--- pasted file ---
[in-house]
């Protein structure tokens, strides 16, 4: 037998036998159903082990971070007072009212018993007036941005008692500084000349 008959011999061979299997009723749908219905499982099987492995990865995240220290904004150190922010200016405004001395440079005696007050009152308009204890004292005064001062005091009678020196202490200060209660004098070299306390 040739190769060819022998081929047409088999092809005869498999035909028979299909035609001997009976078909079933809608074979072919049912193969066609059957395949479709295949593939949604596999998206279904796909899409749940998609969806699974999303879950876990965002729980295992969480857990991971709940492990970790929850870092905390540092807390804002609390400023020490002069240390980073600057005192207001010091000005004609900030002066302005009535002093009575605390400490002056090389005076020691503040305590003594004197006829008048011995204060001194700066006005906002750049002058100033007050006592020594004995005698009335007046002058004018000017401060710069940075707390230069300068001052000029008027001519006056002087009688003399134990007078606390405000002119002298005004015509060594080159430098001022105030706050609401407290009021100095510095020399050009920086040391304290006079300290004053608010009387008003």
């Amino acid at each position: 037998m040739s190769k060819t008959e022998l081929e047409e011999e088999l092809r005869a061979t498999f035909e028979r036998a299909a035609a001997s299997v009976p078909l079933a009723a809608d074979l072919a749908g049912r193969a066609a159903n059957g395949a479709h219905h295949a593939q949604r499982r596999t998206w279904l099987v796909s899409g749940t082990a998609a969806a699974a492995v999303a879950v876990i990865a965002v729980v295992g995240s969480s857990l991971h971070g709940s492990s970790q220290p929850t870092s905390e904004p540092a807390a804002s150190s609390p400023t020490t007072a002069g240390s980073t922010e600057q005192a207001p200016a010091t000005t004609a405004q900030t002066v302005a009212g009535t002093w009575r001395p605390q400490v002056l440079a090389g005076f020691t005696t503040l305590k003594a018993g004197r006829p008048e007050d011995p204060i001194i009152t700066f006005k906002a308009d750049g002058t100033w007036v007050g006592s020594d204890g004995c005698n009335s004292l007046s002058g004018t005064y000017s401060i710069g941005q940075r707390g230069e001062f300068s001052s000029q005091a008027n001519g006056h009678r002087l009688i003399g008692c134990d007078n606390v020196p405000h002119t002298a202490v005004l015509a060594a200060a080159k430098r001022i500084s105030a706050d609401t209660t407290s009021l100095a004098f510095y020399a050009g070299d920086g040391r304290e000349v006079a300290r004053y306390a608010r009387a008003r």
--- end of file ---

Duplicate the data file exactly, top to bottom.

[in-house]
């Protein structure tokens, strides 16, 4: 037998036998159903082990971070007072009212018993007036941005008692500084000349 008959011999061979299997009723749908219905499982099987492995990865995240220290904004150190922010200016405004001395440079005696007050009152308009204890004292005064001062005091009678020196202490200060209660004098070299306390 040739190769060819022998081929047409088999092809005869498999035909028979299909035609001997009976078909079933809608074979072919049912193969066609059957395949479709295949593939949604596999998206279904796909899409749940998609969806699974999303879950876990965002729980295992969480857990991971709940492990970790929850870092905390540092807390804002609390400023020490002069240390980073600057005192207001010091000005004609900030002066302005009535002093009575605390400490002056090389005076020691503040305590003594004197006829008048011995204060001194700066006005906002750049002058100033007050006592020594004995005698009335007046002058004018000017401060710069940075707390230069300068001052000029008027001519006056002087009688003399134990007078606390405000002119002298005004015509060594080159430098001022105030706050609401407290009021100095510095020399050009920086040391304290006079300290004053608010009387008003």
């Amino acid at each position: 037998m040739s190769k060819t008959e022998l081929e047409e011999e088999l092809r005869a061979t498999f035909e028979r036998a299909a035609a001997s299997v009976p078909l079933a009723a809608d074979l072919a749908g049912r193969a066609a159903n059957g395949a479709h219905h295949a593939q949604r499982r596999t998206w279904l099987v796909s899409g749940t082990a998609a969806a699974a492995v999303a879950v876990i990865a965002v729980v295992g995240s969480s857990l991971h971070g709940s492990s970790q220290p929850t870092s905390e904004p540092a807390a804002s150190s609390p400023t020490t007072a002069g240390s980073t922010e600057q005192a207001p200016a010091t000005t004609a405004q900030t002066v302005a009212g009535t002093w009575r001395p605390q400490v002056l440079a090389g005076f020691t005696t503040l305590k003594a018993g004197r006829p008048e007050d011995p204060i001194i009152t700066f006005k906002a308009d750049g002058t100033w007036v007050g006592s020594d204890g004995c005698n009335s004292l007046s002058g004018t005064y000017s401060i710069g941005q940075r707390g230069e001062f300068s001052s000029q005091a008027n001519g006056h009678r002087l009688i003399g008692c134990d007078n606390v020196p405000h002119t002298a202490v005004l015509a060594a200060a080159k430098r001022i500084s105030a706050d609401t209660t407290s009021l100095a004098f510095y020399a050009g070299d920086g040391r304290e000349v006079a300290r004053y306390a608010r009387a008003r």